It will be interesting to see how this affects the Centretown neighborhood east of Elgin Street. Right now it's a good walk (especially in the winter before or after the canal is frozen) to the university from Centretown. This bridge makes Centretown easily accessible from the school -- it could very well be the next Sandy Hill as far as students are concerned.
# My Experience Moving RCP Apps from 3.0 to 3.1
Durham has two proof-of-concept Rich Client Platform (RCP) applications to demonstrate its metadata support (AudioMan and Quick Editor). While using the Eclipse 3.1 milestones, I was still building/packaging/running these RCP applications from Eclipse 3.0.x plugins because they were more stable as a platform.
Now that Eclipse 3.1 is out, I want to move these RCP applications to RCP 3.1 plugins. There were a few new things and issues that I'll share here.
1. A lot of Eclipse 3.1 plugins are now distributed as completely contained JAR files. This makes them much easier to move around. Their internal structure has changed a bit: it's not just the old plugin directory structure JAR'd up (note: a JAR file uses the same compression as ZIP). There's no JAR-within-a-JAR. What if you wanted to extract the JAR back to a directory and make a slight modification, would that be possible? With the new structure it seems unlikely that it would work but I'm not sure. An upside is that these plugin JARs are harder to "corrupt" accidentally.
2. There's a new plugin in the RCP redistributable:
3. One of the main RCP classes,
4. The last problem I'm tackling is a major one: I can't get my RCP application to run with the 3.1. It seems like
If I set the proper
If I set the proper
Looking at how Eclipse 3.1 itself defines its application, I can't see where I'm going wrong. I haven't changed the product or application extension points at all and they worked just fine with 3.0.
I had to make a slight change in my
I also replaced
It's so frustrating to run into problems like this but I'll keep bashing on it.
Update 9:21 PM: I overlooked the Eclipse 3.1 Plug-in Migration Guide. Maybe it will help.
Tuesday 6:45 AM: Yep, boneheaded mistake. Remember that change to
pattern that an
Also, I could have been given a better error message in the configuration log file when the application failed to start. Seems like having
At any rate my RCP apps work now so I'm happy as a clam.
# Content Type Support Saves Me Time
Eclipse 3.1's new support for content types is already helping me out.
Durham has a lot of Ant build files, many of which don't have the default Ant build file name
Eclipse 3.1 looks at the file's contents, sees that its an Ant XML build file and associates the file with the Ant editor right out of the box. This is especially helpful with XML files because there are so many different file types with the extension
Fannnnntastic. It's little things like this that save me loads of time in the long run. That's exactly what using an IDE is all about.
# Unrecognized XSLTC extension Redirect:write
I'm moving the Durham project to Java 5.0 and not unexpectedly I've run into a few issues.
I Googled the error and found a solution. It says to change any instances of
Well, that's almost a solution. A developer is left to figure out which XSL file to edit in the case of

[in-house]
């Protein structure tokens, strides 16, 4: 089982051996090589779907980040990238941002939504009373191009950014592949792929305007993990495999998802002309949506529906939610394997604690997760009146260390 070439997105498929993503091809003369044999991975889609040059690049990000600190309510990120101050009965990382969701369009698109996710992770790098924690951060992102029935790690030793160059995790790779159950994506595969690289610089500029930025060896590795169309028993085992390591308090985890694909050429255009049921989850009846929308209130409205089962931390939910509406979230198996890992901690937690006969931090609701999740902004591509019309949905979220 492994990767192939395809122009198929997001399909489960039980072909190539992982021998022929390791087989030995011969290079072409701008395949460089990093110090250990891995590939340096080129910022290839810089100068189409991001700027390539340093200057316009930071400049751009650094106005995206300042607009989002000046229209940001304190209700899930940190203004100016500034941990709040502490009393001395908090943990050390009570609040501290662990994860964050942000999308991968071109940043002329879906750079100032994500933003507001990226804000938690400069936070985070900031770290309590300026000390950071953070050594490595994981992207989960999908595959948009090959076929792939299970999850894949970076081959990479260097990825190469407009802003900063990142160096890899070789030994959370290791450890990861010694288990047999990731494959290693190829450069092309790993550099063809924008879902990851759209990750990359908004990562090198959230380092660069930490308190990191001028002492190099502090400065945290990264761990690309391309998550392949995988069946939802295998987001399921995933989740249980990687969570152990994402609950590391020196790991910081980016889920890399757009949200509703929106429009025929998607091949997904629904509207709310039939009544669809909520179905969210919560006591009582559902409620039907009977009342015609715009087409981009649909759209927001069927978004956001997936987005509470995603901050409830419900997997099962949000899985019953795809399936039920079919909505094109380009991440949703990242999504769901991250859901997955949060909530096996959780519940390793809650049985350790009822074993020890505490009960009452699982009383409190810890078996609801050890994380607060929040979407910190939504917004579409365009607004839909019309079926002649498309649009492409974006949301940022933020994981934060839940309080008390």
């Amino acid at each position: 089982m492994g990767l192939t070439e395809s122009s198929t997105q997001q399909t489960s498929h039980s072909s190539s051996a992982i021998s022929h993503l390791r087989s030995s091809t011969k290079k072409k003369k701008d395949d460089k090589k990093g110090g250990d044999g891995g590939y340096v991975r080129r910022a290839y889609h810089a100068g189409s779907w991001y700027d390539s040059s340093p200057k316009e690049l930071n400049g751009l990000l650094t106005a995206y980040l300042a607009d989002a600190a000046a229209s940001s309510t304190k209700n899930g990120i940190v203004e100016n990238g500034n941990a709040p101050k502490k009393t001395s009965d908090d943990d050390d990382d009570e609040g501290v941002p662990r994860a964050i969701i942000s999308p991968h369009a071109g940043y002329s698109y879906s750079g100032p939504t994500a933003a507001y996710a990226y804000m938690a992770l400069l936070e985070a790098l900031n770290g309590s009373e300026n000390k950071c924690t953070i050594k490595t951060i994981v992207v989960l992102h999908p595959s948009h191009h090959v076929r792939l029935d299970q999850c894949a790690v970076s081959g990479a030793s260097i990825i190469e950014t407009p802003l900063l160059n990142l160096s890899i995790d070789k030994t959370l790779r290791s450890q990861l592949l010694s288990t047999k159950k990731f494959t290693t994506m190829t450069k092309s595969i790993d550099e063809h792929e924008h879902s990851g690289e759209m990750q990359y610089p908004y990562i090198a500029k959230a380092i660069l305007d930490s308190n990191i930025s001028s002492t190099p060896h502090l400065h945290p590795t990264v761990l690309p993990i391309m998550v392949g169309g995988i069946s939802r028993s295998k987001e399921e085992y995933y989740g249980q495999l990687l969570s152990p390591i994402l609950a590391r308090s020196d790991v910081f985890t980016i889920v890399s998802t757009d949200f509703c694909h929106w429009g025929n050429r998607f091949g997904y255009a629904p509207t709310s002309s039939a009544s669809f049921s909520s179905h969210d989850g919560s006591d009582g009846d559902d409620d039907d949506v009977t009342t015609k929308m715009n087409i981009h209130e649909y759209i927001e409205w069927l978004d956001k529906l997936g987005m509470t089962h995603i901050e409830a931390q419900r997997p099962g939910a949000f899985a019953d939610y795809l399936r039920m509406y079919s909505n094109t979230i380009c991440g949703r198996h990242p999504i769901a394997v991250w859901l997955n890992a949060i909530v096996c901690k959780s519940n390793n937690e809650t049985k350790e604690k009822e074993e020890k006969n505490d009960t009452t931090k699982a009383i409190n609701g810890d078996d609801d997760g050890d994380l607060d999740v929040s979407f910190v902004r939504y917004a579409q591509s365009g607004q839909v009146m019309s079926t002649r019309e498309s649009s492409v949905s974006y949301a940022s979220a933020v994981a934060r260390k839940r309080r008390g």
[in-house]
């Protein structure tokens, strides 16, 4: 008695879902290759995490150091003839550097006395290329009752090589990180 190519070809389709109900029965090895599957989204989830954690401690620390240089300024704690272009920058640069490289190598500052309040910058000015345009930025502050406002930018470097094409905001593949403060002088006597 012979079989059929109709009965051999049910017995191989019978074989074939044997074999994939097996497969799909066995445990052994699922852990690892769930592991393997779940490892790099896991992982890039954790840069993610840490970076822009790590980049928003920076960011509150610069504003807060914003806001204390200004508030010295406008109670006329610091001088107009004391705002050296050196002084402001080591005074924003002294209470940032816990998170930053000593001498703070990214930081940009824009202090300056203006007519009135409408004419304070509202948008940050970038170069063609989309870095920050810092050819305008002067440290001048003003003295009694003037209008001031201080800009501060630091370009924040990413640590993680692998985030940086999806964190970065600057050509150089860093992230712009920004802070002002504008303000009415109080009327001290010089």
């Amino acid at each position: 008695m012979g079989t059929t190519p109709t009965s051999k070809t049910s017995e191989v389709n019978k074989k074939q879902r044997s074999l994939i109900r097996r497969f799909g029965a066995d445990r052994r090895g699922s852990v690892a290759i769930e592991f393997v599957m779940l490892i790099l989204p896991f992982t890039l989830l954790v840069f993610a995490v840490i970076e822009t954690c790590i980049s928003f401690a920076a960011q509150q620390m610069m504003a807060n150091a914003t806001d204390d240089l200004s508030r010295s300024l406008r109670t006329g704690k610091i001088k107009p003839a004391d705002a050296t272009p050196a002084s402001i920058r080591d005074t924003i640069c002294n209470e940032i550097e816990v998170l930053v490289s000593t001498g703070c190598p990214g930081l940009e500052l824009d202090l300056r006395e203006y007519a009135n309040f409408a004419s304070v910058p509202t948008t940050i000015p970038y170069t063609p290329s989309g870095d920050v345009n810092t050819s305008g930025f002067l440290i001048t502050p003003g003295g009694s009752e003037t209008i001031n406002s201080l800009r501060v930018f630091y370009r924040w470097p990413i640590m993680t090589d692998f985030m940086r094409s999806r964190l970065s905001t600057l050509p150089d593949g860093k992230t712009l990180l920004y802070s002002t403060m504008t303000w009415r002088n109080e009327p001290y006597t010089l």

I wanted to change the default transform behaviour so that all of the Ant properties wouldn't be in the report. I was publishing these reports on the Internet and I didn't want sensitive information like passwords and machine specs in them.
I copied this file to my project and then specified its location when I called the
You use the
The problem seems to be my custom XSL transform file; it's from an older version of Ant and doesn't have the
My solution was to recopy the
# Welcome Back, Durham
For a variety of reasons I've decided to resume work on Durham and its proof-of-concept Rich Client Platform (RCP) products QuickEditor and AudioMan. Durham plugins provide metadata support for Eclipse plugins and RCP applications.
I'm not sure how long I'll continue to work on Durham but I have a few goals in the short term:
Rather than take a lot of focus away from the music-related project I'm working on, Durham should be comfortable and familiar territory that will keep me in the development loop.
Call it a psychological fake-out but I really need to be coding and releasing a real product right now. Durham 0.1.0 will be released very soon. Durham will probably take up 1/4 to 1/2 of my development time.
# Brain Dump Part I: The Itch
I don't think too many people will argue that good software solves a problem. Often the hard part is figuring out the exact problem that needs to be solved. In the software biz sometimes this is called requirements gathering, requirements analysis, domain research, etc.
After a month just thinking about it I've distilled an itch that needs scratching: a problem that probably needs some sort of software solution.
I can't keep track of all of the bands I like. I don't know when they release albums. I don't know when they are playing shows within a two hour drive of me (Ottawa or Montreal).
It's not even close. I can't even keep track of a dozen of my absolute favourites -- and want to be able keep up with over a hundred bands quickly and easily.
Why does this problem exist? The sources of information aren't arranged for the convenience of fans.
The itch: Give me personalized relevant news about all of the bands I like all in one place.
I choose what types of news are relevant and what isn't. Only the bands I'm interested in. All genres in one site.